Tuesday, November 6, 2012


A.W. PINK writes,

Like "salvation" itself—according to the use of the term is Scripture (see 2 Tim. 1:9, salvation in the past; Phil. 2:12, salvation in the present; Rom. 13:11, salvation in the future) and in the actual history of the redeemed—so sanctification must be considered under its three tenses. There is a very real sense in which all of God’s elect have already been sanctified: Jude 1; Hebrews 10:10; 2 Thessalonians 2:13. There is also a very real sense in which those of God’s people on earth are daily being sanctified: 2 Corinthians. 4:16; 7:1; 1 Thessalonians 5:23. And there is also a real sense in which the Christian’s (complete) sanctification is yetfuture: Romans 8:30; Hebrews 12:23; 1 John 3:2. Unless this threefold distinction be carefully borne in mind our thoughts are bound to be confused. Objectively, our sanctification is already an accomplished fact (1 Cor. 1:2), in which one saint shares equally with another. Subjectively, our sanctification is not complete in this life (Phil. 3:12) and varies considerably in different Christians, though the promise of Philippians 1:6 belongs alike to all of them.

Though our sanctification be complete in all its parts, yet it is not now perfect in its degrees. As the newborn babe possesses a soul and body, endowed with all their members, yet they are undeveloped and far from a state of maturity. So it is with the Christian, who (in comparison with the life to come) remains throughout this life but a "babe in Christ" (1 Pet. 2:2). We know but "in part" (1 Cor. 13:12), and we are sanctified but in part, for "there remaineth yet very much land to be possessed" (Josh. 13 :1). In the most gracious there remains a double principle: the flesh and the spirit, the old man and the new man. We are a mixture and a medley during our present state. There is a conflict between operating principles (sin and grace), so that every act is mixed: there is tin mixed with our silver and dross with our gold. Our best deeds are defiled, and therefore we continue to feed upon the Lamb with "bitter herbs" (Ex. 12:8).

Holiness in the heart discovers itself by godly sorrowings and godly aspirations. "Blessed are they that mourn: for they shall be comforted" (Matt. 5:4): "mourn" because of the swellings of pride, the workings of unbelief, the surging of discontent; "mourn" because of the feebleness of their faith, the coldness of their love, their lack of conformity to Christ. There is nothing which more plainly evidences a person to be sanctified than a broken and contrite heart—grieving over that which is contrary to holiness. Rightly did the Puritan John Owen say, "Evangelical repentance is that which carrieth the believing soul through all his failures, infirmities, and sins. He is not able to live one day without the constant exercise of it. It is as necessary unto the continuance of spiritual life as faith is. It is that continual, habitual, self-abasement which arises from a sense of the majesty and holiness of God, and the consciousness of our miserable failures." It is this which makes the real Christian so thankful for Romans 7, for he finds it corresponds exactly with his own inward experience.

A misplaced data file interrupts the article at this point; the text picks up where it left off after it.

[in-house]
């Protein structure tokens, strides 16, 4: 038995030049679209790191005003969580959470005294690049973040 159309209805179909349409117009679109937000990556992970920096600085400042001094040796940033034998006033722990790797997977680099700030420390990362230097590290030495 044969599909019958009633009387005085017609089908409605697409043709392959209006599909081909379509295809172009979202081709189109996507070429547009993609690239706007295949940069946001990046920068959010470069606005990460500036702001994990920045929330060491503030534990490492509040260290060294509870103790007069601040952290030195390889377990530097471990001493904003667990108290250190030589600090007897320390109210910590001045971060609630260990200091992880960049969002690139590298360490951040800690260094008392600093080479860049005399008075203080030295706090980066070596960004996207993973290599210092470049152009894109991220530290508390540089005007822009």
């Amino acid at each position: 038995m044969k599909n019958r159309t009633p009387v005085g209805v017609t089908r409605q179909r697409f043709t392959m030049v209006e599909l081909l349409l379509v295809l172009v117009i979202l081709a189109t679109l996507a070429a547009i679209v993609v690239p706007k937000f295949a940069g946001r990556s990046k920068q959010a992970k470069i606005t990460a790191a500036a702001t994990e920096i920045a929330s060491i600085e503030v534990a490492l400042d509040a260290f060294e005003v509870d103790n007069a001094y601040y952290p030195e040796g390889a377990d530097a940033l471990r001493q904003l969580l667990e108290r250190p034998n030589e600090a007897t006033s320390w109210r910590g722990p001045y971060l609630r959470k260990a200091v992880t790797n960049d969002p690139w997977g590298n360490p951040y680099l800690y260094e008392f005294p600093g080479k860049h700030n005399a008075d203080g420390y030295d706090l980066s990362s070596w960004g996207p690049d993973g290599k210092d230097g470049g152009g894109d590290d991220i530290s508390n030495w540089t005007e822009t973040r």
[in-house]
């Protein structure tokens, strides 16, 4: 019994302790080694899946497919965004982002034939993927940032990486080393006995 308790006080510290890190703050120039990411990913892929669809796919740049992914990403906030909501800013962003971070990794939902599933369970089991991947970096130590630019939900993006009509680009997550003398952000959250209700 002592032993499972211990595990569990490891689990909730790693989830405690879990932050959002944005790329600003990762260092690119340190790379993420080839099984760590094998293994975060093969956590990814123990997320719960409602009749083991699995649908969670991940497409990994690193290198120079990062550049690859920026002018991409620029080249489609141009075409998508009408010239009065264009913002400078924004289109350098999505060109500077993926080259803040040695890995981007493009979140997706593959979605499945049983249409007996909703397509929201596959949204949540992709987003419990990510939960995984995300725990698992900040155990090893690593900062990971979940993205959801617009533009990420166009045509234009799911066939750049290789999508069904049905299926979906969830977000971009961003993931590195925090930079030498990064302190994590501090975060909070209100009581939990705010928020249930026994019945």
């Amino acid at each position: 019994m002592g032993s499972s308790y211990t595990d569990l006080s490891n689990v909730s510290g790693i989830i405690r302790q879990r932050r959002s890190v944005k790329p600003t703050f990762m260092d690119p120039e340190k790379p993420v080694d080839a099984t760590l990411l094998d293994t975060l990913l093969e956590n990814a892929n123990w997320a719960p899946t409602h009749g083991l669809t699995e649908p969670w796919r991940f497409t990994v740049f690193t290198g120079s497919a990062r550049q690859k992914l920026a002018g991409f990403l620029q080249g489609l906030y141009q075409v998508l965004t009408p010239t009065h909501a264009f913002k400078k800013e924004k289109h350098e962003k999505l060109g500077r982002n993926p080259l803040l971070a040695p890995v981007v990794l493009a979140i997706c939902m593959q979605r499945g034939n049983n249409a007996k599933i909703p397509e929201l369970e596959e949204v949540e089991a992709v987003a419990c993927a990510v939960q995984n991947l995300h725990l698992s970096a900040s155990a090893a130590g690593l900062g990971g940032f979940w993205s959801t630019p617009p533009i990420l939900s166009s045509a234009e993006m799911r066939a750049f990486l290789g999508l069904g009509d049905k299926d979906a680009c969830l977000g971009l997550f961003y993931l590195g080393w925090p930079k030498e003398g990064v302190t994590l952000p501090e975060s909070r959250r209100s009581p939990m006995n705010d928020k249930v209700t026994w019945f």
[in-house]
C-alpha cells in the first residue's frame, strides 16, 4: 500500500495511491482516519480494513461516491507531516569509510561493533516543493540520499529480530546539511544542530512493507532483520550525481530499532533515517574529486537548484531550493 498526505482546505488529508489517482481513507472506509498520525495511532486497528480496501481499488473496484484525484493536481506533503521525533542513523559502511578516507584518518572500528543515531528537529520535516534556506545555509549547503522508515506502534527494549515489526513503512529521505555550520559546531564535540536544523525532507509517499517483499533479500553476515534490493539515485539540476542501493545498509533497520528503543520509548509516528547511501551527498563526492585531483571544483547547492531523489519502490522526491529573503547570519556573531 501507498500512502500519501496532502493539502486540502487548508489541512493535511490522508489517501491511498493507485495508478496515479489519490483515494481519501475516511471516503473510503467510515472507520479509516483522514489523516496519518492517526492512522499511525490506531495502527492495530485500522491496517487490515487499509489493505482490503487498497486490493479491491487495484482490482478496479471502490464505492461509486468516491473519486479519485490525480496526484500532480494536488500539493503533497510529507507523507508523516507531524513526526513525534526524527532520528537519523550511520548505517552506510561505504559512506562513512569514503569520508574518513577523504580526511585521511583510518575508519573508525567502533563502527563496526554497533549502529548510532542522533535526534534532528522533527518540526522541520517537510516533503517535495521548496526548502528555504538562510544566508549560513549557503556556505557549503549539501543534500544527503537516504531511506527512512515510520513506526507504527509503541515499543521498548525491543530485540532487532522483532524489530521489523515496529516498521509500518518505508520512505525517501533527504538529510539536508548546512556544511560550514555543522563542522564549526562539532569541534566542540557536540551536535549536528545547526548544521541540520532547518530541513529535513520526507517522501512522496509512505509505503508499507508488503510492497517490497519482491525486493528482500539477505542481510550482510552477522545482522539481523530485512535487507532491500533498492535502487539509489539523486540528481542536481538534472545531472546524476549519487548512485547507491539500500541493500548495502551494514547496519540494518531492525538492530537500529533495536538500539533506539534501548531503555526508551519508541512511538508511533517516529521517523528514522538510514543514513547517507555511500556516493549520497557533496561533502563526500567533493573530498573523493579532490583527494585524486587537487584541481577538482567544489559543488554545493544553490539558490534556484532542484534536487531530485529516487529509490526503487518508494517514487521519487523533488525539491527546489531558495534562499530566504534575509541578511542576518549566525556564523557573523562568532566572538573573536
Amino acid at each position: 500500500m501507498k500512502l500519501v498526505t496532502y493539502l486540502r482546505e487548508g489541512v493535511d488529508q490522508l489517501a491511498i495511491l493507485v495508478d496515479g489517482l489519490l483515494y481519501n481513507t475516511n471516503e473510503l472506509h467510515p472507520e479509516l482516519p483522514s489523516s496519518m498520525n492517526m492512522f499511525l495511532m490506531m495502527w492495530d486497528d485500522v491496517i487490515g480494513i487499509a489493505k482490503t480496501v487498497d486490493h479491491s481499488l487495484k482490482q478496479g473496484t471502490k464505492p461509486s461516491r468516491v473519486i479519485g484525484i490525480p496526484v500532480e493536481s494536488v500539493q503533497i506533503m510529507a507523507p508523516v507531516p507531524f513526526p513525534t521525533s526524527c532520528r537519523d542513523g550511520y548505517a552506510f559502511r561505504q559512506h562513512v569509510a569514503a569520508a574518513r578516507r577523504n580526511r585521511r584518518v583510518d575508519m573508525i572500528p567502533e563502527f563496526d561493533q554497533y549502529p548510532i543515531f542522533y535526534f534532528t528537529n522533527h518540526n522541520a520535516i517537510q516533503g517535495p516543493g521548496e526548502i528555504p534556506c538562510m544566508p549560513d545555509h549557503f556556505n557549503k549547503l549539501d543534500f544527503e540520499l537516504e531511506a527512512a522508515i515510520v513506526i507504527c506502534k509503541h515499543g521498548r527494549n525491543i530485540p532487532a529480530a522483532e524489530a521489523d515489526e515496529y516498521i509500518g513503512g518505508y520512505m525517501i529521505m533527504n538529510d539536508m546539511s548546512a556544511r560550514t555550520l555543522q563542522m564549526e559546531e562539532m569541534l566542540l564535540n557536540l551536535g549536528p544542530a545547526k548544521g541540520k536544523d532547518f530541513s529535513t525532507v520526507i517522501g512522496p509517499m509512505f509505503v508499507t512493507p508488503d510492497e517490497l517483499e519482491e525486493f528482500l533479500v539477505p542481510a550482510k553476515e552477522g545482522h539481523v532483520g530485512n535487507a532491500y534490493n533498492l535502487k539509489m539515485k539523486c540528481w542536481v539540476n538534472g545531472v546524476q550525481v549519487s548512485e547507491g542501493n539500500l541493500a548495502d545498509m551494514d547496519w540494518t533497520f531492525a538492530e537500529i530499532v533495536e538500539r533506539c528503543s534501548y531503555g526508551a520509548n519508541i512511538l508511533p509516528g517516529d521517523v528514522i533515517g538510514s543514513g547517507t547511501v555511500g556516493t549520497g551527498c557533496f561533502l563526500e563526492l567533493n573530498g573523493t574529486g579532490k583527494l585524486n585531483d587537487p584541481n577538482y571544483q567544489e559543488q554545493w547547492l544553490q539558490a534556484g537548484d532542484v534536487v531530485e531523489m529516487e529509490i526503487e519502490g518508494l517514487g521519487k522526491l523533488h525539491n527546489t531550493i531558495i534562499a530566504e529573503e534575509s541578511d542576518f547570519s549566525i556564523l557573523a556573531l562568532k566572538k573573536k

The sanctified soul, then, is very far from being satisfied with the measure of experimental holiness which is yet his portion. He is painfully conscious of the feebleness of his graces, the leanness of his soul, and the defilements from his inward corruption. But, "Blessed are they which do hunger and thirst after righteousness" (Matt. 5:6), or "they that are hungering and thirsting" as the Greek reads, being the participle of the present tense; intimating apresent disposition of the soul. Christ pronounces "blessed" (in contrast from those under "the curse") they who are hungering and thirsting after His righteousness imparted as well as imputed, who thirst after the righteousness of sanctification as well as the righteousness of justification—i.e., the Spirit infusing into the soul holy principles, supernatural graces, spiritual qualities, and then strengthening and developing the same. Such has been the experiences of the saints in all ages, "As the hart panteth after the waterbrooks, so panteth my soul after Thee, 0 God. My soul thirsteth for God, for the living God; when shall I come and appear before God?" (Ps. 42:1, 2).